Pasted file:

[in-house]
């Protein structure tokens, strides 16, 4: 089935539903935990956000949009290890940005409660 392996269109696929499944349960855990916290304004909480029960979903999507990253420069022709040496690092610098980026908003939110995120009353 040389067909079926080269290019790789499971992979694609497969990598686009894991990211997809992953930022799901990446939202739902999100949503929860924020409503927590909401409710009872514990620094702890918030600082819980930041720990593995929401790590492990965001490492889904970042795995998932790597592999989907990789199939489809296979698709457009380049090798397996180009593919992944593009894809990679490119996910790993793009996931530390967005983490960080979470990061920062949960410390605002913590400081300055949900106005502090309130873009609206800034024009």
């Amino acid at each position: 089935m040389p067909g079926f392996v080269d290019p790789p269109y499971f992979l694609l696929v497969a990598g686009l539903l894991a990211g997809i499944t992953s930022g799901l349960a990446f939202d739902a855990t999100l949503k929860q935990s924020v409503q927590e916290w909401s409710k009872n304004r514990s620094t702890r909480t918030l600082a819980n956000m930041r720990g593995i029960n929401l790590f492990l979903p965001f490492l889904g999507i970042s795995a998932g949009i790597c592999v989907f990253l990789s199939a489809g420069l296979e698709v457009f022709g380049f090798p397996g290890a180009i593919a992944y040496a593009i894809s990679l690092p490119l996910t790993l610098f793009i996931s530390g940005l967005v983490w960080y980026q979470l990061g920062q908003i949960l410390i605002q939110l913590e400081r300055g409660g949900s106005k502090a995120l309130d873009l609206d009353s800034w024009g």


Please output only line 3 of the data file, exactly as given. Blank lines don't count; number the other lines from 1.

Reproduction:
């Amino acid at each position: 089935m040389p067909g079926f392996v080269d290019p790789p269109y499971f992979l694609l696929v497969a990598g686009l539903l894991a990211g997809i499944t992953s930022g799901l349960a990446f939202d739902a855990t999100l949503k929860q935990s924020v409503q927590e916290w909401s409710k009872n304004r514990s620094t702890r909480t918030l600082a819980n956000m930041r720990g593995i029960n929401l790590f492990l979903p965001f490492l889904g999507i970042s795995a998932g949009i790597c592999v989907f990253l990789s199939a489809g420069l296979e698709v457009f022709g380049f090798p397996g290890a180009i593919a992944y040496a593009i894809s990679l690092p490119l996910t790993l610098f793009i996931s530390g940005l967005v983490w960080y980026q979470l990061g920062q908003i949960l410390i605002q939110l913590e400081r300055g409660g949900s106005k502090a995120l309130d873009l609206d009353s800034w024009g």